In line with other employees, claims for full or part time employees returning from statutory leave after 28 February 2020 should be calculated against their salary, before tax, not the pay they received whilst on statutory leave.
Claims for those on variable pay, returning from statutory leave should be calculated using either the:
- same month’s earning from the previous year
- average monthly earnings for the 2019-2020 tax year.
What you’ll need to make a claim
Employers should discuss with their staff and make any changes to the employment contract by agreement. Employers may also need to seek legal advice on this process.
To claim, employers will need:
- your ePAYE reference number
- the number of employees being furloughed
- the claim period (start and end date)
- amount claimed (per the minimum length of furloughing of 3 weeks)
- your bank account number and sort code
- your contact name
- your phone number
Further detail, including everything employers need to prepare ahead of making a claim, can be found here.
As well as above, employers will need to calculate the amount they are claiming as HMRC will retain the right to retrospectively audit all aspects of your claim. The BDO Tax team, are here to help with this.
Organisations can only submit one claim at least every 3 weeks, which is the minimum length an employee can be furloughed for. Claims can be backdated until the 1 March if applicable.
What to do after you’ve claimed
Once HMRC have confimred that an employer is eligible for the grant, they will pay it via BACS payment to a UK bank account.
Employers should make claims in accordance with actual payroll amounts at the point at which they run theirr payroll or in advance of an imminent payroll.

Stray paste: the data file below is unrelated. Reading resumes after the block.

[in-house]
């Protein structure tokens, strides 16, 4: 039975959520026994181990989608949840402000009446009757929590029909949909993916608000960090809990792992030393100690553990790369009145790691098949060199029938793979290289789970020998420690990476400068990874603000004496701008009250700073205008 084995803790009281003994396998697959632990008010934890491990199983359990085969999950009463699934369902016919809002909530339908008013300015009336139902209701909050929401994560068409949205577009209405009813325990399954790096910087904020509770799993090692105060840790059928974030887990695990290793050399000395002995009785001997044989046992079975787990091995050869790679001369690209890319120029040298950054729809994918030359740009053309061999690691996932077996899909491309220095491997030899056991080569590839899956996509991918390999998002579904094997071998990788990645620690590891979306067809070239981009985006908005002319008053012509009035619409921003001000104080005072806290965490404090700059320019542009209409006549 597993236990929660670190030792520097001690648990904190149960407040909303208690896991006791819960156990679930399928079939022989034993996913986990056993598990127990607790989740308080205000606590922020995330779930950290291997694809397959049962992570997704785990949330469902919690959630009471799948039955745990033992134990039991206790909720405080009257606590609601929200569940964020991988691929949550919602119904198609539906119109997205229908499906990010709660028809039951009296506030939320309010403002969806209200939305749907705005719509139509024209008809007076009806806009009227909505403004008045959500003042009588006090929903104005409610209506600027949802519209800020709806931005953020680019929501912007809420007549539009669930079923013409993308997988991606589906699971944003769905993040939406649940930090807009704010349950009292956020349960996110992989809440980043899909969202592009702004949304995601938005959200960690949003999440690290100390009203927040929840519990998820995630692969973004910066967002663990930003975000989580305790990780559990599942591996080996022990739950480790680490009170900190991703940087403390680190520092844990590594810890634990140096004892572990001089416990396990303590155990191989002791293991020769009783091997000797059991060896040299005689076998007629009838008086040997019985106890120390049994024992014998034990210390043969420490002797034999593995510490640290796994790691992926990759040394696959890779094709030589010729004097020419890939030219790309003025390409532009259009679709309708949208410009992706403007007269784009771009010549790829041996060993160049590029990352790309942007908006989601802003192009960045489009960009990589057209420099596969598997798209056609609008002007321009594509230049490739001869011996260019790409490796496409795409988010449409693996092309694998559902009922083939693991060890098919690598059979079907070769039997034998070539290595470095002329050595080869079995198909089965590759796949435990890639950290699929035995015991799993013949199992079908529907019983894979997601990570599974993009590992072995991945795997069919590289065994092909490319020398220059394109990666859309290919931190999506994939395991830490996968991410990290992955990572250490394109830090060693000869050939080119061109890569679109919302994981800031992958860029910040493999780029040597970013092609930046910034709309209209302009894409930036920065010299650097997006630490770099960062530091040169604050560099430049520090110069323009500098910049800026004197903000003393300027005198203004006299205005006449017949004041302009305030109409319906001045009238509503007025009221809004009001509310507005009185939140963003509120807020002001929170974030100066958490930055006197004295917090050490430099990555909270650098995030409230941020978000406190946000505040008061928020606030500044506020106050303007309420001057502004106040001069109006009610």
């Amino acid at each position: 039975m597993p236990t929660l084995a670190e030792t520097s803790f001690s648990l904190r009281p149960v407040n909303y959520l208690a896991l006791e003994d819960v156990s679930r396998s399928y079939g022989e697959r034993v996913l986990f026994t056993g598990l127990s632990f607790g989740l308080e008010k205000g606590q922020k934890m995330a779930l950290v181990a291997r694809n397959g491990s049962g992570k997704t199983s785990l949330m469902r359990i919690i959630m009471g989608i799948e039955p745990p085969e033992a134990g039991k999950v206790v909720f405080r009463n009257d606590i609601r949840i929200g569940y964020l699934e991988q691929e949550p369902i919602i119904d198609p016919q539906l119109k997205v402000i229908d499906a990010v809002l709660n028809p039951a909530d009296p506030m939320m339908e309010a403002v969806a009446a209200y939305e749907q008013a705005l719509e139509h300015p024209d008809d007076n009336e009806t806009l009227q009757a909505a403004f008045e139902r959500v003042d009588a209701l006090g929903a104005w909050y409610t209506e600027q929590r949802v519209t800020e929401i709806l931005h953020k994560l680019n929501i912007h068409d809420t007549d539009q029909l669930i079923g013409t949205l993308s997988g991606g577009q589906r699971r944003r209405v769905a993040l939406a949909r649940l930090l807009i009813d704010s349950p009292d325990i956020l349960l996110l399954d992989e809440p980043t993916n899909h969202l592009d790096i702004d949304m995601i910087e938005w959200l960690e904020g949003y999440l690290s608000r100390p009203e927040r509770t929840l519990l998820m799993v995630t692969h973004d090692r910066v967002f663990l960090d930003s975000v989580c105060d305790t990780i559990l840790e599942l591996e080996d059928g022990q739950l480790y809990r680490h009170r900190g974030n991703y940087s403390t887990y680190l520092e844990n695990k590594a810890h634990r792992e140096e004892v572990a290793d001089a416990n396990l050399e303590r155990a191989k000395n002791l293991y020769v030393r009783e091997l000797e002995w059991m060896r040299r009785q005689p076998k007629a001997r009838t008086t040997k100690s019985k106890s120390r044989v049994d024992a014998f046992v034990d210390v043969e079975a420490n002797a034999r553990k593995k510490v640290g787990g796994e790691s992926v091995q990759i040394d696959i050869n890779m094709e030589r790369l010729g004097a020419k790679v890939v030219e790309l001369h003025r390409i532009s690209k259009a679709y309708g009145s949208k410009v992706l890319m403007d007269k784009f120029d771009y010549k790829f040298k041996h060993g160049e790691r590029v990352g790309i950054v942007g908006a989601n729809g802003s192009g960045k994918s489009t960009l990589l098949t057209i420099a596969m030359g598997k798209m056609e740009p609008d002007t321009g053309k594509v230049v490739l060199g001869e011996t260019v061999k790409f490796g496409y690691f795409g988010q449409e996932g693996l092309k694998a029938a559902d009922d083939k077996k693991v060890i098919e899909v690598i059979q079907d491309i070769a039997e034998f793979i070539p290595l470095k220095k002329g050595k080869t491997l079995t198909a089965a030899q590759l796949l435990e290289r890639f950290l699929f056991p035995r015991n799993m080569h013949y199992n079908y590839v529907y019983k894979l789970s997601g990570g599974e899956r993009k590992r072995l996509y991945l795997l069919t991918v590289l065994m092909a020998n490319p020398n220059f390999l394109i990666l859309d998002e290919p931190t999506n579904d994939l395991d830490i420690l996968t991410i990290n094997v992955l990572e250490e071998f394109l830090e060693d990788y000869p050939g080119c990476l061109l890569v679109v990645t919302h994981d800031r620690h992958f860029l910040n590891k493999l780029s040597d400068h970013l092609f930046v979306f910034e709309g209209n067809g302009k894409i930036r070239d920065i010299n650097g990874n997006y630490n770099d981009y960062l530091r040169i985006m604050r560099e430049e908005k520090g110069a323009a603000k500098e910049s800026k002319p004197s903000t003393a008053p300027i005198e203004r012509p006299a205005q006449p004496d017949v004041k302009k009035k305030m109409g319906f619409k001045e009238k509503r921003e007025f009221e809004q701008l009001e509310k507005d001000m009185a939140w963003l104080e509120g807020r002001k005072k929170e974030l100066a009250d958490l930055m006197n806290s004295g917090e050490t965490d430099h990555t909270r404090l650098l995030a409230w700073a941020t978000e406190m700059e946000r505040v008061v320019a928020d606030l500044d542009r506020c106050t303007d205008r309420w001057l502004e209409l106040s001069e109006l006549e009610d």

Employers must pay the employee all the grant received for their gross pay, no fees can be charged from the money that is granted.
Employees that have been furloughed
Employees that have been furloughed have the same rights as they did previously. That includes Statutory Sick Pay entitlement, maternity rights, other parental rights, rights against unfair dismissal and to redundancy payments.
Once the scheme has been closed by the government, HMRC will continue to process remaining claims before terminating the scheme.
If contractually allowed, employees are permitted to work for another employer whilst placed on furlough.
Income tax and Employee National Insurance
Wages of furloughed employees will be subject to Income Tax and National Insurance as usual. Employees will also pay automatic enrolment contributions on qualifying earnings, unless they have chosen to opt-out or to cease saving into a workplace pension scheme.
Employers will be liable to pay Employer National Insurance contributions on wages paid, as well as automatic enrolment contributions on qualifying earnings unless an employee has opted out or has ceased saving into a workplace pension scheme.
Tax Treatment of the Coronavirus Job Retention Grant
Payments received by a business under the scheme are made to offset these deductible revenue costs. They must therefore be included as income in the business’s calculation of its taxable profits for Income Tax and Corporation Tax purposes, in accordance with normal principles.
Businesses can deduct employment costs as normal when calculating taxable profits for Income Tax and Corporation Tax purposes.
The BDO Northern Ireland Tax team is here to help you in all aspects of cliaming this financial support. Contact them today.